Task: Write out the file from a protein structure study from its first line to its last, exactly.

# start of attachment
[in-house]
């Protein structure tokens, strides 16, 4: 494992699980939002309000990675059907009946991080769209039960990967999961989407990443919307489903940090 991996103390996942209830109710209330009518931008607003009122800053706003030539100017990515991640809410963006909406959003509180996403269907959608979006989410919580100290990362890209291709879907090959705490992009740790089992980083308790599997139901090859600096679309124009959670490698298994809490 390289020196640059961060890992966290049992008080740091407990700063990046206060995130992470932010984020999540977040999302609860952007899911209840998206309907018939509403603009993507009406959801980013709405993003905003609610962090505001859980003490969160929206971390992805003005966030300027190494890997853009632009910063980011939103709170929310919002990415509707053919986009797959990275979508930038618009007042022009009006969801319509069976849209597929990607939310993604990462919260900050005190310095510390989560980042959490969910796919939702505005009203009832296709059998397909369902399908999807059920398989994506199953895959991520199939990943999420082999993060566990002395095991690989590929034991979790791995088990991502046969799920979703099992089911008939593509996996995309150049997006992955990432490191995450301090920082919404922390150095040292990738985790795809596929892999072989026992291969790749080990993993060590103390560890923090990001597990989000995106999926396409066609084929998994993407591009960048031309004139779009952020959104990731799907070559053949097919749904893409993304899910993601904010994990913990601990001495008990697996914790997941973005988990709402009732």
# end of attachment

[in-house]
């Protein structure tokens, strides 16, 4: 494992699980939002309000990675059907009946991080769209039960990967999961989407990443919307489903940090 991996103390996942209830109710209330009518931008607003009122800053706003030539100017990515991640809410963006909406959003509180996403269907959608979006989410919580100290990362890209291709879907090959705490992009740790089992980083308790599997139901090859600096679309124009959670490698298994809490 390289020196640059961060890992966290049992008080740091407990700063990046206060995130992470932010984020999540977040999302609860952007899911209840998206309907018939509403603009993507009406959801980013709405993003905003609610962090505001859980003490969160929206971390992805003005966030300027190494890997853009632009910063980011939103709170929310919002990415509707053919986009797959990275979508930038618009007042022009009006969801319509069976849209597929990607939310993604990462919260900050005190310095510390989560980042959490969910796919939702505005009203009832296709059998397909369902399908999807059920398989994506199953895959991520199939990943999420082999993060566990002395095991690989590929034991979790791995088990991502046969799920979703099992089911008939593509996996995309150049997006992955990432490191995450301090920082919404922390150095040292990738985790795809596929892999072989026992291969790749080990993993060590103390560890923090990001597990989000995106999926396409066609084929998994993407591009960048031309004139779009952020959104990731799907070559053949097919749904893409993304899910993601904010994990913990601990001495008990697996914790997941973005988990709402009732």